A Hebrew text in Greek dress : a comparison and contrast between Jewish and Hellenistic thought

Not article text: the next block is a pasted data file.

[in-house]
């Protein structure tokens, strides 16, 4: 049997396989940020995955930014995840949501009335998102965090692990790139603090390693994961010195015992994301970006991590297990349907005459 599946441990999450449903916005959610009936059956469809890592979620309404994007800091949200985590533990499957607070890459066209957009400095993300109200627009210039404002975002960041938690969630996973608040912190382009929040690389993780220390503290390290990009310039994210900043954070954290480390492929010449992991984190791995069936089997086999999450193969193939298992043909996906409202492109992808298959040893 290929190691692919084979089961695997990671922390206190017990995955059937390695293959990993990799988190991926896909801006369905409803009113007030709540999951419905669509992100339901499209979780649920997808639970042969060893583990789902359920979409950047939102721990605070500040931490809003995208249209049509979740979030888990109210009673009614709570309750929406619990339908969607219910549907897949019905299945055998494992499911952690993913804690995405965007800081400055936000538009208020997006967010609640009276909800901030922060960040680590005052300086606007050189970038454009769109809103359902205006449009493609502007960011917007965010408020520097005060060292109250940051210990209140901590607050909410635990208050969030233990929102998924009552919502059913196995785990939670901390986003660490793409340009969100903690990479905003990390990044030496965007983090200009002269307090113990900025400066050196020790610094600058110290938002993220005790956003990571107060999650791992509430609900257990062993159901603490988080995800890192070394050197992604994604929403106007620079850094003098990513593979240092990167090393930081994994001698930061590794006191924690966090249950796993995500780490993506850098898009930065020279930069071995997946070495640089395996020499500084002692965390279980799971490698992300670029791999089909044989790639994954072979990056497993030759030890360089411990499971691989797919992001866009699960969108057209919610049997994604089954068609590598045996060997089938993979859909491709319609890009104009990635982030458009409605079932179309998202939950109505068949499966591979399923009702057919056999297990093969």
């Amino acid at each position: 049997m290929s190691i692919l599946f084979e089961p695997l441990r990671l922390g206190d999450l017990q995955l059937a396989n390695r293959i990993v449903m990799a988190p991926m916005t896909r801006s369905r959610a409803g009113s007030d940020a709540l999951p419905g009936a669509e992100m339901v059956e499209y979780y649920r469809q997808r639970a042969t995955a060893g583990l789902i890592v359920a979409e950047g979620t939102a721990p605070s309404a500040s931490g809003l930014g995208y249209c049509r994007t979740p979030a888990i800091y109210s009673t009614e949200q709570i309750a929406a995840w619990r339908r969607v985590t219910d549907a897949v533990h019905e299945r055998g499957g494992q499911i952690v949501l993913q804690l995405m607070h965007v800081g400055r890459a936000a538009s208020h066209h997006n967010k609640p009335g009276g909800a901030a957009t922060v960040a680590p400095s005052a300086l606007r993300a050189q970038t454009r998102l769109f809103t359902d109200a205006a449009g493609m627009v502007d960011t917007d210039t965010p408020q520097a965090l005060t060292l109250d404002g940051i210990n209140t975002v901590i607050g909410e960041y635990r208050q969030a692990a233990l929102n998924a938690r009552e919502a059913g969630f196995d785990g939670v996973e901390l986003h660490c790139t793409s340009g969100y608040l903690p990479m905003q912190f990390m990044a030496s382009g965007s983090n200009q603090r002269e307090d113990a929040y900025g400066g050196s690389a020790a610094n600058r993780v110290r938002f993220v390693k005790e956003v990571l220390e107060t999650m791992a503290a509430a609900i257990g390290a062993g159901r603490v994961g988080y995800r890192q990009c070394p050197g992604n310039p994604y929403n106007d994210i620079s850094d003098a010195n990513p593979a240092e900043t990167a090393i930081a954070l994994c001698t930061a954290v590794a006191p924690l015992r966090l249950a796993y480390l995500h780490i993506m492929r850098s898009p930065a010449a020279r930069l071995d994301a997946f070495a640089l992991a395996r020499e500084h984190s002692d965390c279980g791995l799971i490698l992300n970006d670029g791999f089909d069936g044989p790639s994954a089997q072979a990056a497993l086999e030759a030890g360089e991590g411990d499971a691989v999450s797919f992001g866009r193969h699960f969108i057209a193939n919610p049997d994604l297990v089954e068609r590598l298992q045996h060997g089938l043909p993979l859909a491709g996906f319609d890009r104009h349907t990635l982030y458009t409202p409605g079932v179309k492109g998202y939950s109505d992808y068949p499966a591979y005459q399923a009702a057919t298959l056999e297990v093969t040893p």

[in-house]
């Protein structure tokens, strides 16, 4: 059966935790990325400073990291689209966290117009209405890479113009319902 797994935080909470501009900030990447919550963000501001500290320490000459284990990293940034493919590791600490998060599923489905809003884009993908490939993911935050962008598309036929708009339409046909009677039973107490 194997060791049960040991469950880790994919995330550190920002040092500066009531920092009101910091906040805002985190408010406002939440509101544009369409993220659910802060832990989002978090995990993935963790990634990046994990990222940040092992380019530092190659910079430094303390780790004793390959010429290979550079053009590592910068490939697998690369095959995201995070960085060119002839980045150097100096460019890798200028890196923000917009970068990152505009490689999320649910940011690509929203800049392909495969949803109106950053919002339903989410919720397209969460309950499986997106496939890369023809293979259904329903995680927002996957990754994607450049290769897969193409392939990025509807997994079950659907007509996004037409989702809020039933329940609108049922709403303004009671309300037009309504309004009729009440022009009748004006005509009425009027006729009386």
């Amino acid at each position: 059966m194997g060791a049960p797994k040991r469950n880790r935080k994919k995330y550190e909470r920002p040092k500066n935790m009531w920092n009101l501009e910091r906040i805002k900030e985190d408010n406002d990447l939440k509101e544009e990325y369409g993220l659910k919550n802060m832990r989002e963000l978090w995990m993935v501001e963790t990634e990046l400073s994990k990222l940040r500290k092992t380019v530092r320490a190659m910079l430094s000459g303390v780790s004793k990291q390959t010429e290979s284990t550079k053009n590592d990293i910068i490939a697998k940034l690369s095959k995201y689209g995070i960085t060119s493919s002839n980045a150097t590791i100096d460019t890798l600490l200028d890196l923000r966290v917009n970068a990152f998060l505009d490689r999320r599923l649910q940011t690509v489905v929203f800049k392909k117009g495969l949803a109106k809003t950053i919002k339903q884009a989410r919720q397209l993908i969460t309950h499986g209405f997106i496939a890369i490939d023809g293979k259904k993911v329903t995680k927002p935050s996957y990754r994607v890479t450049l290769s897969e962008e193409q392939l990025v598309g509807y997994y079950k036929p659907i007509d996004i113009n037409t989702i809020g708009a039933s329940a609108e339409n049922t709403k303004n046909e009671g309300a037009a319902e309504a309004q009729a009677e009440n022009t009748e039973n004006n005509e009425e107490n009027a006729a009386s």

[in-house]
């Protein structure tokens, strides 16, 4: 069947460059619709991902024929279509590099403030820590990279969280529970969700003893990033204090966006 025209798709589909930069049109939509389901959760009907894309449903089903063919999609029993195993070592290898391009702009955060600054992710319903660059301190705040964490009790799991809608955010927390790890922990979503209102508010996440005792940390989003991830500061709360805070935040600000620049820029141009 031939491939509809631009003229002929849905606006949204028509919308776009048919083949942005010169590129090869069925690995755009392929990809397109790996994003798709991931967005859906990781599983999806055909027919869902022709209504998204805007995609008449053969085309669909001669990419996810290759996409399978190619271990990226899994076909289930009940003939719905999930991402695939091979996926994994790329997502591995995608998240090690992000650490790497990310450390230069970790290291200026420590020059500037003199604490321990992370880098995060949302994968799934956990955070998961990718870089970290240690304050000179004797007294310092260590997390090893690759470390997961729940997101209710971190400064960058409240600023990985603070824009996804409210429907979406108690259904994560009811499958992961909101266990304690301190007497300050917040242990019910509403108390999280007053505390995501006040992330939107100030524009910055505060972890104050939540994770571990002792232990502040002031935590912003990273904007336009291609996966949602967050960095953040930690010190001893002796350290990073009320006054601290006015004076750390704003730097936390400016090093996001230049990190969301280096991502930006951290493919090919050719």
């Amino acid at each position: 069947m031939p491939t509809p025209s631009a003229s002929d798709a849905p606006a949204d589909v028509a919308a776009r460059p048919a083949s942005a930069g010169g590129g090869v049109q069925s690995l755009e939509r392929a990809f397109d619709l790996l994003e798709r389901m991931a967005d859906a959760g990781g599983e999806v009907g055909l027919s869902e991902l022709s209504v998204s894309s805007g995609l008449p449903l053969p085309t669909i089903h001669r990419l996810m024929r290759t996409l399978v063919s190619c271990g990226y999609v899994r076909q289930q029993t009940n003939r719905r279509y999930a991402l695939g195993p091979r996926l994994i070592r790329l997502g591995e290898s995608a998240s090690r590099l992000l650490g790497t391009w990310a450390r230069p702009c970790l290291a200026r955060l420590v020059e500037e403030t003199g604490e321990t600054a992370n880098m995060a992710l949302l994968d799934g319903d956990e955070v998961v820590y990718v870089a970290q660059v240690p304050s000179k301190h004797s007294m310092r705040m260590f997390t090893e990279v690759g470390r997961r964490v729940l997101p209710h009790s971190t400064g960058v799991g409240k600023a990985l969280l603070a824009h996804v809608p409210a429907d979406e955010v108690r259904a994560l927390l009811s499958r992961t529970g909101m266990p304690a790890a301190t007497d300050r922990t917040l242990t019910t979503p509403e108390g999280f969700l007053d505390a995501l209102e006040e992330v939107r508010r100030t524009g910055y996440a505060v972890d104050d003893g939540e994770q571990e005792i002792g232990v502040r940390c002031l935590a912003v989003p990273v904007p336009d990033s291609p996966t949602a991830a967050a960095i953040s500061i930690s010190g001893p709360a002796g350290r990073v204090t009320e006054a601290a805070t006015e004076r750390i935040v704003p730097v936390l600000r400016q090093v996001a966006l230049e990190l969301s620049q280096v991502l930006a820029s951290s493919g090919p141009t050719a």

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Almost fifty-five years following the findings of the Dead Sea Scrolls, academic studies are now being published in large numbers that address the new knowledge about early Christianity. Thus, allowing us to view the Gospels through the lens of their original language. This dissertation rests on the assumptions that Hebrew was the spoken language of Jesus' day, not Greek or Aramaic, and that through the years recounted in the New Testament, strong Hebraic traditions continued to influence Christianity's development within the Hellenized culture of the Roman Empire. In view of late historical evidence, there is no doubt that the language and culture before, during, and after Jesus' day were Hebraic or Mishnaic, and that there was a parallel Hebraic culture existing side by side with that of the Hellenistic culture, strong enough to influence those who translated and compiled the canonized text of our Gospels. In this dissertation, I pursue how these parallel cultures influenced the subsequent adaptations of the Gospels, as scholars were at pains to divorce the record of Jesus' early teaching from his Jewish roots and context, and to establish early Christian culture within the cultural and political imperatives of the Roman Empire. First, I pursue a concept well known in Christian literature, "The Kingdom of Heaven," to show how the historical setting unlocks fresh new meanings of the texts in which it appears. Hellenized readings of the passage stress future promises and theology, while in the context of Jewish learning this concept referred mainly to community and political concerns of the day. Thereafter, I follow how this concept helps to open a familiar set of passages from the Gospel according to Matthew, Chapter Five --the Beatitudes. Here, I contrast a reading informed by knowledge of the early Common Era's Jewish cultures with those offered by modem commentators who retain a Hellenistic vision of the era. The conclusion returns to the methodological process in which translations are used to carefully reflect specific translators or commentators' ideologies.